The Morning Gift
An exciting historical spy novel and dramatic love story rolled into one
What happens to someone caught in the diplomatic push-and-pull of great powers jostling for territory and riches? That is the tense world in which Caspar Sonmans, the hero of A.F.Th. van der Heijden’s very first historical novel, finds himself fatally embroiled.
In 1705, as the conflict between two warring factions draws to a close, the narrator witnesses the beheading of a former mayor of his city, and recalls the most harrowing day of his life, in August of 1678, which “was the end of his life, though not his existence”. On that day the love of his life, Sara Stermont, was shot dead just as the two of them were finally reunited. Some years earlier, on the morning after his wedding night, she had vanished into thin air as French troops marched in to occupy the town. She had therefore never received the “morning gift” the bridegroom traditionally presents to the bride… or had she?
As town clerk of the city of Nijmegen, Caspar is involved in the peace negotia- tions with France and England. He is indispensible to the young Dutch Republic because he is the only one able to read and translate the messages from a spy whose handwriting he suspects to be his wife’s. The game must be played with great finesse, and Caspar has to put up with a number of unnerving frustrations, since he not only has Sara’s disappearance to deal with, but also the care of a foundling left at his door with a note pinned to its swaddling cloths. He raises the boy, named Putto, as his son, although he suspects his French adversary, the Marquis Caloyanni, is the child’s real father.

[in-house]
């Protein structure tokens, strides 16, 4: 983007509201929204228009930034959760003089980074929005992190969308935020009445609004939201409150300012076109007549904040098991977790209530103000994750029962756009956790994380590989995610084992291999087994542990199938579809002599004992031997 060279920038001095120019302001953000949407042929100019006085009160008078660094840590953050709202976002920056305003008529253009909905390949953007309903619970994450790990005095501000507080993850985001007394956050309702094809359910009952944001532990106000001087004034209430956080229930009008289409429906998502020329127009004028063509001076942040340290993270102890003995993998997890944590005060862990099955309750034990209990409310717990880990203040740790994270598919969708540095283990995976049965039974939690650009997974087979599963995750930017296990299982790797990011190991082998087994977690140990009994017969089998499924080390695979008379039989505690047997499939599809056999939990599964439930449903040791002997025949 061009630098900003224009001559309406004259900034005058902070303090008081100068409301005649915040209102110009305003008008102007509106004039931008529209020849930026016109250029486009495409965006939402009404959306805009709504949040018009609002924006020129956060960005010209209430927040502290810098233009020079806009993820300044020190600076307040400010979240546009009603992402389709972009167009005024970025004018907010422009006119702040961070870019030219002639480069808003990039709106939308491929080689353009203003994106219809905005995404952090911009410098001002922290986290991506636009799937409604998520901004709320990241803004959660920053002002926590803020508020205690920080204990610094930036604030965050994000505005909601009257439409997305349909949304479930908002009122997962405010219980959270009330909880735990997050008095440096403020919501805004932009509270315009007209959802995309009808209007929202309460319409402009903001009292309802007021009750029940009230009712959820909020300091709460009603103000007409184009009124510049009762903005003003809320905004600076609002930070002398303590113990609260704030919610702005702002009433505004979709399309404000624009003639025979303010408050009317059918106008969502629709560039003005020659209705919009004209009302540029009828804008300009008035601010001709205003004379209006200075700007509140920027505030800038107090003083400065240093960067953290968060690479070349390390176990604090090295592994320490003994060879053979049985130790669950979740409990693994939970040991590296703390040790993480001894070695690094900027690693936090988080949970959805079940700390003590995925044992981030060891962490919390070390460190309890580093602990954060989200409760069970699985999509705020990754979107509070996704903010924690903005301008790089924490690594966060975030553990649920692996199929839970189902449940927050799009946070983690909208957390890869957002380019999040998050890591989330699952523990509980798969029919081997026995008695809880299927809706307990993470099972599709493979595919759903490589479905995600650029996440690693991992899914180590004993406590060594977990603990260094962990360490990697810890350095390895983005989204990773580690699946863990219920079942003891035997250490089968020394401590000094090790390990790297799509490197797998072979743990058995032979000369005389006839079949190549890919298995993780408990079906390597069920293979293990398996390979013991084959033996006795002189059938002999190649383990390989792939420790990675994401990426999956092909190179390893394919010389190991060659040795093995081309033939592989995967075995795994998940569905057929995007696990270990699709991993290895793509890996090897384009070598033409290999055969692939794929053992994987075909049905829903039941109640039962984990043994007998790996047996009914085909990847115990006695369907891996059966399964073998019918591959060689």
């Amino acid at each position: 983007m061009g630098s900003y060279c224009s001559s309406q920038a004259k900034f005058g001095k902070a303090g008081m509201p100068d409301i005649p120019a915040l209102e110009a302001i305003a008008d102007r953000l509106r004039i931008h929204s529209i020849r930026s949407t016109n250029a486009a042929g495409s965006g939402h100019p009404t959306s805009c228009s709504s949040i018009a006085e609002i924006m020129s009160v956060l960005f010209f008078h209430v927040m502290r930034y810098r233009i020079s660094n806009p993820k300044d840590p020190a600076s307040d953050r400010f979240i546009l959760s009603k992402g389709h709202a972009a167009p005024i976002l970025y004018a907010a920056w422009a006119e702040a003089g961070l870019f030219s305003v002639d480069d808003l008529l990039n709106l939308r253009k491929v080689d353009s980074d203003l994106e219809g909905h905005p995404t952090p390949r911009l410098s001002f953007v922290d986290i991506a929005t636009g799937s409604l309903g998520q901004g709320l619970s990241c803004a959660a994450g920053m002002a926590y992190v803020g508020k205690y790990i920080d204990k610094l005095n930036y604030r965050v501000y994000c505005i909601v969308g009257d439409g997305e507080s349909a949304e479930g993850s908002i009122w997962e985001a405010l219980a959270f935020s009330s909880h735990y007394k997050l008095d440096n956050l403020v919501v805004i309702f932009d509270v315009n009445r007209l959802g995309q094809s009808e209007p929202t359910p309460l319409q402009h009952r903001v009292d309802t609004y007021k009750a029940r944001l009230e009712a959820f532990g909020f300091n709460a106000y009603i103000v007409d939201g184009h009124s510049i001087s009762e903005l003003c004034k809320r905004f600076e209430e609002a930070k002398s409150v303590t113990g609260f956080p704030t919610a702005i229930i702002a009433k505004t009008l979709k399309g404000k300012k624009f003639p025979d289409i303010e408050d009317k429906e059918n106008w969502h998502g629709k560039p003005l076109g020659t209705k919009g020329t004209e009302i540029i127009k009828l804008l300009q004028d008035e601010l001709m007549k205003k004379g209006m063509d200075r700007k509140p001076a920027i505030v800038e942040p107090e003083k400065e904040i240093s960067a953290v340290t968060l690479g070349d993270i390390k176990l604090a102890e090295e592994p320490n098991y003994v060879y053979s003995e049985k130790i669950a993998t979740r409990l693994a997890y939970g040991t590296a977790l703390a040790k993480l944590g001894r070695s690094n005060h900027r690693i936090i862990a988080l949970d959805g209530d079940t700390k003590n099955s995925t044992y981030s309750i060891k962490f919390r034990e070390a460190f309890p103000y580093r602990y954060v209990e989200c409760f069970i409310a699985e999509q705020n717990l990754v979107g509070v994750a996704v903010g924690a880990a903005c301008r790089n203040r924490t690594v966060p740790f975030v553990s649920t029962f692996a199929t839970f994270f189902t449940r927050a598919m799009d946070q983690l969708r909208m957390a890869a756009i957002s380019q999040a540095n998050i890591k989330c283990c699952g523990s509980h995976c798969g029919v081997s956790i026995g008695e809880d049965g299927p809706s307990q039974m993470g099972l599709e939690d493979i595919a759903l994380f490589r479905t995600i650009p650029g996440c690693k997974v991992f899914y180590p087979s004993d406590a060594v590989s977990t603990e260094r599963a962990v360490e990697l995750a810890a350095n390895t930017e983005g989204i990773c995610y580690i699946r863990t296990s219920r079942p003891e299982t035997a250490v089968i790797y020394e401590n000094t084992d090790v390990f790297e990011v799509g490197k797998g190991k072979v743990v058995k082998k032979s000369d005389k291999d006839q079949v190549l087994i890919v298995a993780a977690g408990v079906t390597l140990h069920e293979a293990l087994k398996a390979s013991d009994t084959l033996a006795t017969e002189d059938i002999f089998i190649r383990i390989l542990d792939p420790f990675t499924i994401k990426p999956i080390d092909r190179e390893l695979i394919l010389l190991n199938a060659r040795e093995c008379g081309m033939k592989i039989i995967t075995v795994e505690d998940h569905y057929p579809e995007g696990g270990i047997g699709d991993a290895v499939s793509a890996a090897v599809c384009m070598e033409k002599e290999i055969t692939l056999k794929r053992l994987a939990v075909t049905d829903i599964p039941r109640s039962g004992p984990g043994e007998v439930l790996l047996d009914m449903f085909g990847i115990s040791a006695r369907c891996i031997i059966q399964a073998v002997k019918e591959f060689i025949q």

When the Peace of Nijmegen is signed, he is finally reunited with his love—only to lose her again almost immediately.
Besides this moving love story, The Morning Gift gives a splendid account of the cultural divide between the negotiating parties—the French and English ambassa- dors’ stalling tactics on the one hand, and the impatience of the new Dutch Repub- lic’s leaders on the other. In the persuasive skill with which his world is brought to life, and the stylistic and artistic force spilling from every page, we recognize the author of the great sagas that made Van der Heijden famous.